Fourth, we must work on these and related problems in the appropriate way. Issues like these are very difficult to address from the floor of the SBC annual meeting due to the limitations of time and Convention processes. Complex problems should be addressed internally through the engagement of the appropriate entity trustees and staff over time. The Conservative Resurgence succeeded because year after year messengers elected Presidents who intentionally nominated entity trustees committed to making sure the entity they served clearly affirmed the inspiration and inerrancy of Scripture. Today Southern Baptists need entity Trustees and Presidents who will make a public commitment to the Convention that acknowledges the issues of decline, pledges to work with their staffs to address such issues and find solutions, and includes an annual progress report on issues pertaining to decline in the entity report to SBC messengers. Convention messengers during the Conservative Resurgence insisted the trustees of every entity focus on affirming the inspiration and inerrancy of Scripture. When both trustees and staff of the entities focused on this critical theological issue, profound change happened through internal processes. That is as it should be. If present trustees do not think decline in the SBC is a problem that needs to be addressed, Convention messengers should elect SBC presidents who will fill trustee vacancies with Southern Baptists who pledge to make addressing Convention decline an internal priority for the SBC entities they serve.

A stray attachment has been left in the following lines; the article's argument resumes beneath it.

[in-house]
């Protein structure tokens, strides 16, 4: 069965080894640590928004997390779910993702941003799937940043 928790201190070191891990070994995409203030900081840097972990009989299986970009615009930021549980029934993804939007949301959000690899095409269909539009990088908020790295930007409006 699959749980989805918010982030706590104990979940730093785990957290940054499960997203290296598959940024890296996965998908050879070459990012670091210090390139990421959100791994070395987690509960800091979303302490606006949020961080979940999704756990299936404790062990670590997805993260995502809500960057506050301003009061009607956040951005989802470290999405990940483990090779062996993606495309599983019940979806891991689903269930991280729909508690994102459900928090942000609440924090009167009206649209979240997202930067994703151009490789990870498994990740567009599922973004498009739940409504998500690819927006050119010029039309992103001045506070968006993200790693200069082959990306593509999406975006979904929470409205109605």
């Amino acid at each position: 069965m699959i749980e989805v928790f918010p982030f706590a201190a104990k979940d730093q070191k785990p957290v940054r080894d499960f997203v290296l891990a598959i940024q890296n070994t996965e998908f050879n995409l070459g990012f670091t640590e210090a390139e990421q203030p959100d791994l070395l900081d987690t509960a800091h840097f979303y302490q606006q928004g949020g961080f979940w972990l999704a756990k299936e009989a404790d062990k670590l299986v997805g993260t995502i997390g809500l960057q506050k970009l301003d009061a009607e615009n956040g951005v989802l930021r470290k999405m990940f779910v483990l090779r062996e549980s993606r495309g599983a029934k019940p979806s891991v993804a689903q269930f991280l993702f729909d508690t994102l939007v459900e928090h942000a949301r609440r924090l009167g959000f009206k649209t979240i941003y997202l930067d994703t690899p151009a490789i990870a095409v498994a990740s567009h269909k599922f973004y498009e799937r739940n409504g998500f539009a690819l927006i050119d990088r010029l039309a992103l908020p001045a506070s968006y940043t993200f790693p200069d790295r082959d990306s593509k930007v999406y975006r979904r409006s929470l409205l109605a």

The crisis of decline is a defining moment in the SBC story. The Convention faces an uphill battle against decline that history tells us we are unlikely to win. But unlikely is not impossible. Southern Baptists experienced the impossible once in the Conservative Resurgence and turned back liberalism’s influence over Convention entities and leadership. The “grass roots” Southern Baptists, whom I like to call the “Typicals,” became our Impossible Missions Force. Together they got involved in record numbers at the annual meetings and for more than a decade insisted SBC Presidents and entity Trustees take seriously the charge to affirm the inspiration and inerrancy of Scripture. They re-established a culture of traditional Baptist theology. The battle was long and difficult, but the resulting victory was a mighty act of God greater than the “Typicals” dared to dream. Do Southern Baptists want God to do a transforming miracle again? An even bigger question: Are they willing to pay the necessary price to make sharing the Gospel with every person in our nation and the world the true SBC priority?